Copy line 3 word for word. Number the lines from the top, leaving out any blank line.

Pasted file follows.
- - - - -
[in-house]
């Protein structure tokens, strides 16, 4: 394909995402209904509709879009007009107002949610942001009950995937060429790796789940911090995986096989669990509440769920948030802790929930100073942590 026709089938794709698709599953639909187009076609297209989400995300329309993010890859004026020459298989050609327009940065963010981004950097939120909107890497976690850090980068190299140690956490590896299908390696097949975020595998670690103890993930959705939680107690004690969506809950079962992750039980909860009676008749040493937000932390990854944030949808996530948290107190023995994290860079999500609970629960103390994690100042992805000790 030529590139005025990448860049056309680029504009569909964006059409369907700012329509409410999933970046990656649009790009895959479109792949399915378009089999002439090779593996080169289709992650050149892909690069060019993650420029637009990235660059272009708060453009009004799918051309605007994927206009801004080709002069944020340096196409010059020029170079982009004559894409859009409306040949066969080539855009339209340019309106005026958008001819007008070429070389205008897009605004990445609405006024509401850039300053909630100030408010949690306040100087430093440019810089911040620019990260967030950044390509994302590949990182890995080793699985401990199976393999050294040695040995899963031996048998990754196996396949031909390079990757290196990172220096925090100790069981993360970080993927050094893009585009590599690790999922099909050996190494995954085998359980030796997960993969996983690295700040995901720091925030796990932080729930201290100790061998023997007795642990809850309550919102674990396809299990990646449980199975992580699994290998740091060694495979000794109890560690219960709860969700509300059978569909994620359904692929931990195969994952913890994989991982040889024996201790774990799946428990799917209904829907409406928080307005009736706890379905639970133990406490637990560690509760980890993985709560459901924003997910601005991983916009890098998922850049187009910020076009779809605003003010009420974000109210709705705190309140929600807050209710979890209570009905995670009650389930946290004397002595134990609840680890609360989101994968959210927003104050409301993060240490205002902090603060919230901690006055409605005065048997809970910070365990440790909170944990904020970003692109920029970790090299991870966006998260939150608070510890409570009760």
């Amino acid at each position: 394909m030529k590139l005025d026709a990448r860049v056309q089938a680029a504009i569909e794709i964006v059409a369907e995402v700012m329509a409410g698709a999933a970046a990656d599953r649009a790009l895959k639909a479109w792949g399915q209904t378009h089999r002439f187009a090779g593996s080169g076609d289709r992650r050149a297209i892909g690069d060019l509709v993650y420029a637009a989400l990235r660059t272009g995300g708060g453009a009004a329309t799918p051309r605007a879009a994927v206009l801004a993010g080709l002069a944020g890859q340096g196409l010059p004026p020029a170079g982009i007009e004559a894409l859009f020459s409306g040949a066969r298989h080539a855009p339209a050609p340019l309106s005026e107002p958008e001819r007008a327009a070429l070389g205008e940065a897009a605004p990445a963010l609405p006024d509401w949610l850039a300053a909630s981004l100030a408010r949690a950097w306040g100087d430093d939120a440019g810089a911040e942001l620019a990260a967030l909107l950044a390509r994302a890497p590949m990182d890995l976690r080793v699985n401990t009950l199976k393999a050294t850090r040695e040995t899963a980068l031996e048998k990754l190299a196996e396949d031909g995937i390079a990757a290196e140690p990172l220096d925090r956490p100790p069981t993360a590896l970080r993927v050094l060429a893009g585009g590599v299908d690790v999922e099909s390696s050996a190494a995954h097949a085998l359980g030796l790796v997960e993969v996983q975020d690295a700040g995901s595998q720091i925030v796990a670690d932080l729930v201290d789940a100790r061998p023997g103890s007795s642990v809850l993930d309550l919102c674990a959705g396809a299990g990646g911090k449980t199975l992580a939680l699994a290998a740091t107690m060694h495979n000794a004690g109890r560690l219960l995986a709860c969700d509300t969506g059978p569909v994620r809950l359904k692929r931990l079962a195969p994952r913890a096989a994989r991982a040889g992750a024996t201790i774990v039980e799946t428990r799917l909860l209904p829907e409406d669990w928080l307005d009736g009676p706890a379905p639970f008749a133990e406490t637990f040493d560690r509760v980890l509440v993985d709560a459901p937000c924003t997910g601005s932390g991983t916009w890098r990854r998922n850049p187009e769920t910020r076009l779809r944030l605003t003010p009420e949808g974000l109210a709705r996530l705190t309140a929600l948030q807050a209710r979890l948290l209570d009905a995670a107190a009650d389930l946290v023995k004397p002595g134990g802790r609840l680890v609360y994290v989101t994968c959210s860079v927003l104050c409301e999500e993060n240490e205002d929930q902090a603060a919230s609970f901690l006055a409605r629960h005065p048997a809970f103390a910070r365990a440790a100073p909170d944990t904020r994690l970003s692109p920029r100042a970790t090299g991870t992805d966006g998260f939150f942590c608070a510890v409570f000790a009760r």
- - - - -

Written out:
């Amino acid at each position: 394909m030529k590139l005025d026709a990448r860049v056309q089938a680029a504009i569909e794709i964006v059409a369907e995402v700012m329509a409410g698709a999933a970046a990656d599953r649009a790009l895959k639909a479109w792949g399915q209904t378009h089999r002439f187009a090779g593996s080169g076609d289709r992650r050149a297209i892909g690069d060019l509709v993650y420029a637009a989400l990235r660059t272009g995300g708060g453009a009004a329309t799918p051309r605007a879009a994927v206009l801004a993010g080709l002069a944020g890859q340096g196409l010059p004026p020029a170079g982009i007009e004559a894409l859009f020459s409306g040949a066969r298989h080539a855009p339209a050609p340019l309106s005026e107002p958008e001819r007008a327009a070429l070389g205008e940065a897009a605004p990445a963010l609405p006024d509401w949610l850039a300053a909630s981004l100030a408010r949690a950097w306040g100087d430093d939120a440019g810089a911040e942001l620019a990260a967030l909107l950044a390509r994302a890497p590949m990182d890995l976690r080793v699985n401990t009950l199976k393999a050294t850090r040695e040995t899963a980068l031996e048998k990754l190299a196996e396949d031909g995937i390079a990757a290196e140690p990172l220096d925090r956490p100790p069981t993360a590896l970080r993927v050094l060429a893009g585009g590599v299908d690790v999922e099909s390696s050996a190494a995954h097949a085998l359980g030796l790796v997960e993969v996983q975020d690295a700040g995901s595998q720091i925030v796990a670690d932080l729930v201290d789940a100790r061998p023997g103890s007795s642990v809850l993930d309550l919102c674990a959705g396809a299990g990646g911090k449980t199975l992580a939680l699994a290998a740091t107690m060694h495979n000794a004690g109890r560690l219960l995986a709860c969700d509300t969506g059978p569909v994620r809950l359904k692929r931990l079962a195969p994952r913890a096989a994989r991982a040889g992750a024996t201790i774990v039980e799946t428990r799917l909860l209904p829907e409406d669990w928080l307005d009736g009676p706890a379905p639970f008749a133990e406490t637990f040493d560690r509760v980890l509440v993985d709560a459901p937000c924003t997910g601005s932390g991983t916009w890098r990854r998922n850049p187009e769920t910020r076009l779809r944030l605003t003010p009420e949808g974000l109210a709705r996530l705190t309140a929600l948030q807050a209710r979890l948290l209570d009905a995670a107190a009650d389930l946290v023995k004397p002595g134990g802790r609840l680890v609360y994290v989101t994968c959210s860079v927003l104050c409301e999500e993060n240490e205002d929930q902090a603060a919230s609970f901690l006055a409605r629960h005065p048997a809970f103390a910070r365990a440790a100073p909170d944990t904020r994690l970003s692109p920029r100042a970790t090299g991870t992805d966006g998260f939150f942590c608070a510890v409570f000790a009760r």